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Fraser River tunnel offers sheltered lanes for cyclists

Cyclists will have separate lane through Fraser River tunnel, but Delta council says a proper exit at River Road needed
Fraser River tunnel, built by 2030, will have separate pedestrian and cycling corridor

Once the new Fraser River tunnel project opens seven years from now, in 2030, cyclists and pedestrians will have an easy ride and walk beneath the Fraser River.

The $4.1-billion project will have a corridor that runs down the middle of the tunnel and which is separated by concrete walls from road to ceiling, with its own ventilation system, to protect non-motorized traffic.

“That part is great because we’re going to have a nice, safe, easy trip through the tunnel in either direction,” said Neil Pope.

“From the cycling community’s standpoint, from HUB’s standpoint, we’re very happy with that part of the tunnel design,” he added.

Pope, co-chair of the TFN-Delta committee with HUB Cycling, says while his group likes the overall design of the tunnel, it also supports Delta’s request for a second exit or overpass out of the tunnel on to River Road and into Ladner.

The group wrote a letter to the Fraser River tunnel project team noting that the original project included an overpass.

Cyclists as well as motorists would benefit from the second access, he added.

“This overpass would provide a significantly more efficient and safe connection for people cycling west or east of the Fraser River tunnel,” Pope said in his letter last summer.

Pope adds that an overpass at River Road would help cyclists travelling to the Tsawwassen ferry terminal and to work in Tilbury, Ladner and Richmond as well as help people walking between Ladner and Deas Island Regional Park.

Pope pointed out that few people know what the cycling lane in the new tunnel actually looks like. “They have no idea.

“The fact that it will be a separate, enclosed cycling lane, running right down the middle, it’s just really interesting to people,” he said.

“We’re really happy with that aspect of the design,” he said pointing out the tunnel will have a slope six per cent, the same as the grade on the Alex Fraser Bridge. For those on e-bikes, that’s not an issue, he added.

His group, HUB Cycle, though is worried about the temporary closure of the Millennium Trail, during construction, which would mean losing access beneath Hwy. 99 that currently allows cyclists to move from one side of the highway to the other.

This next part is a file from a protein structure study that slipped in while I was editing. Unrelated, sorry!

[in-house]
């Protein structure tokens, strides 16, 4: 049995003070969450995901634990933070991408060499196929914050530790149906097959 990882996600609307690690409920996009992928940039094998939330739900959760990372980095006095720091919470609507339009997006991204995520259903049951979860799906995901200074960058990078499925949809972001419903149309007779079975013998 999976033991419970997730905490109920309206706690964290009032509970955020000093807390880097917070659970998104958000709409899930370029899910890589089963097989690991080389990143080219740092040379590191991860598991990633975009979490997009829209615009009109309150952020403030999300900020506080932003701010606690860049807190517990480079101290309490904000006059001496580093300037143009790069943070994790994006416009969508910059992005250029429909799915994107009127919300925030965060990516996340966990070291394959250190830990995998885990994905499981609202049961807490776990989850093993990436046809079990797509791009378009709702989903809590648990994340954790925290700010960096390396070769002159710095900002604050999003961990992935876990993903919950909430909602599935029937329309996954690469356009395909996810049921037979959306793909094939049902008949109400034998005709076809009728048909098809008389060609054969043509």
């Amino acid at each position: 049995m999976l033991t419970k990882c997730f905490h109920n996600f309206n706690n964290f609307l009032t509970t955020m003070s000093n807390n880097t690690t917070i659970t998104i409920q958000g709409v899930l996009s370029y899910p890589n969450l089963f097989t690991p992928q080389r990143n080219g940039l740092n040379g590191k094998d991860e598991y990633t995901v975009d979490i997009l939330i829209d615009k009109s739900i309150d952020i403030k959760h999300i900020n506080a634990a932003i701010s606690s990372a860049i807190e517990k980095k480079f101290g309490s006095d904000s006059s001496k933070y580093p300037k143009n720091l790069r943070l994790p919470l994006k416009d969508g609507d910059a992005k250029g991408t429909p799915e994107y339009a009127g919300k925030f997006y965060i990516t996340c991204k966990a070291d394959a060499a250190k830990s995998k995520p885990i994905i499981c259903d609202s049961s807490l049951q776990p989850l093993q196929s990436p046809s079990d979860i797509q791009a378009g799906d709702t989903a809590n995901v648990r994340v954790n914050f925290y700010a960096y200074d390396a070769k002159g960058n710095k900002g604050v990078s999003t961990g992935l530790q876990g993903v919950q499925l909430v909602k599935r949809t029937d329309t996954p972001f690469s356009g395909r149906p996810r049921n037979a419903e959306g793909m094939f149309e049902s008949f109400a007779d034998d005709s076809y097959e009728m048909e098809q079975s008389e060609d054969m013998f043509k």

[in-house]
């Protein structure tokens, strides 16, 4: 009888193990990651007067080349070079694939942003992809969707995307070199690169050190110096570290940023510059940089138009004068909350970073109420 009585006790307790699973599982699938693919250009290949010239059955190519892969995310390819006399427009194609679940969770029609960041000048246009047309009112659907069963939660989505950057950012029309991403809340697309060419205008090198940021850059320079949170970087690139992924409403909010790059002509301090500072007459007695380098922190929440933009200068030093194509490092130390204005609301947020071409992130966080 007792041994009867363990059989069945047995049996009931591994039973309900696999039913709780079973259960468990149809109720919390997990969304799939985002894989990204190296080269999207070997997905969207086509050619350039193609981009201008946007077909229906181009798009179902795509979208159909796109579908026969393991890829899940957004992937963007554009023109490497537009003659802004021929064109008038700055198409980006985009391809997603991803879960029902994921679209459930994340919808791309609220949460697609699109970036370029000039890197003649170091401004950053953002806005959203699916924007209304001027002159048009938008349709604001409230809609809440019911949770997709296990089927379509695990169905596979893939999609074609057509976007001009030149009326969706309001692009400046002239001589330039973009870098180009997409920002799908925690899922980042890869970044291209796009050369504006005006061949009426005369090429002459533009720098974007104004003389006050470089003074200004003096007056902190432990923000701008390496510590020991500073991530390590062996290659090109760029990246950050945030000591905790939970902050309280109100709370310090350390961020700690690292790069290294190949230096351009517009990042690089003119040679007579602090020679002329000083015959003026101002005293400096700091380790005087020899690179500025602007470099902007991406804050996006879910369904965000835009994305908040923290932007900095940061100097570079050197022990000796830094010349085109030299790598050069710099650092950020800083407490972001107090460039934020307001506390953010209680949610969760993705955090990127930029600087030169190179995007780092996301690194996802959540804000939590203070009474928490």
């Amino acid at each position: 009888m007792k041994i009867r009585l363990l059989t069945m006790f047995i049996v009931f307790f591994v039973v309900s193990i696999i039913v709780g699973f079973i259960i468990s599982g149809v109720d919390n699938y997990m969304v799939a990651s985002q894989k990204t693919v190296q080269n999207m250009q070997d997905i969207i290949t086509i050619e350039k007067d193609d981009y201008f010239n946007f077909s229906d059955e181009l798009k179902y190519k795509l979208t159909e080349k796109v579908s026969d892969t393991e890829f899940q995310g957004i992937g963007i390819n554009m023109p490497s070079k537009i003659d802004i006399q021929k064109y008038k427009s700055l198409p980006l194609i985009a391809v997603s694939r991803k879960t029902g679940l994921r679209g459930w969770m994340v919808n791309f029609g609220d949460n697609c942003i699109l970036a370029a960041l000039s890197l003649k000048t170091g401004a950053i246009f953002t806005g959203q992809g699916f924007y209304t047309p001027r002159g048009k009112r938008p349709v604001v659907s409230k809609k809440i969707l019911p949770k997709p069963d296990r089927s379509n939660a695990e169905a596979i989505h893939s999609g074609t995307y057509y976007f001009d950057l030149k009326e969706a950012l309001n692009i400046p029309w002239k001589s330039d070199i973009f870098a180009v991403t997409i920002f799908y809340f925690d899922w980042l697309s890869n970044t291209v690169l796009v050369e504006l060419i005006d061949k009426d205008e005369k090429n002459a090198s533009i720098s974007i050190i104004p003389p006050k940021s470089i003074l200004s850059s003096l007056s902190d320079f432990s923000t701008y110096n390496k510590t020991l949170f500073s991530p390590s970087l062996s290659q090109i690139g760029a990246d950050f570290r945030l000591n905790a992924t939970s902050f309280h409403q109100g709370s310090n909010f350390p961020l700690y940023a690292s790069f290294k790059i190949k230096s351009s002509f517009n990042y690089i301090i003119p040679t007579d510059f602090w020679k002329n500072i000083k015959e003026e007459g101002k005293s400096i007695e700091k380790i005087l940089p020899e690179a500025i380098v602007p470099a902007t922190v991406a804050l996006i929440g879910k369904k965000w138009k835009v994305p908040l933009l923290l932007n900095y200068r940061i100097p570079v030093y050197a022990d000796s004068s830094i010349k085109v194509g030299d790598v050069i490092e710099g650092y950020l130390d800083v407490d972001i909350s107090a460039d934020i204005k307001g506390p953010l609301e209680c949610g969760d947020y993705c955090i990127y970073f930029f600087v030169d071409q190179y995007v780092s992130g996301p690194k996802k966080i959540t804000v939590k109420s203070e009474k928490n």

“That’s our main crossing of the highway. So they’ve got to find a way around that.”

Constructing an overpass at River Road will make it easier for cyclists to access Ladner Village, he added.

With more e-bikes and e-scooters on the road, it makes it more important for cities to build good cycling infrastructure, he added.

“Now, we’ve got way more people cycling right, and it’s brought a whole new demographic to cycling that wasn’t there before,” Pope said.

The pandemic also got more people on two wheels on to the road. “And they’re still out there. It hasn’t gone away.”

Coun. Dylan Kruger said that a second overpass would include an active cycling component, instead of using Millennium Trail as the access point, which is more of a recreational trail. “That’s (the former) a much more realistic cycling connection.

“We really need to re-establish that River Road overpass connection in order to give another second exit out of Ladner for vehicles, pedestrians and cyclists,” Kruger said.

The overpass would cost about $40 million, which is a fraction of the $4.1 billion total cost of the tunnel, he pointed out.

He added that currently, there’s no plan now to keep Millennium Trail open, beneath Hwy. 99, during the seven-year construction period.

Kruger said that if Delta is going to grow, then infrastructure is needed, especially infrastructure that means people aren’t reliant on their cars to get in and out of the community.

“The popularity has skyrocketed and ebikes have opened up biking to a whole new demographic of people … You can now take the bike on much longer trips, and you can actually, in many cases, use it for the purposes of daily commutes,” Kruger said.

“If we’re going to achieve the housing targets the province has put in place for us, we have to achieve a second exit out of Ladner. That’s the only way we are going to be able to accommodate the vehicle traffic that we know is going to be coming with growth,” said Kruger.

The overpass was also part of the original plans for the tunnel, “It always been our understanding that that connection would have been a part of this project,” he said, adding it’s been part of the Ladner area plan since the 1990s.

While the new tunnel is not part of the Cycling Master Plan the document does include adding dedicated bike lanes along River Road, he said.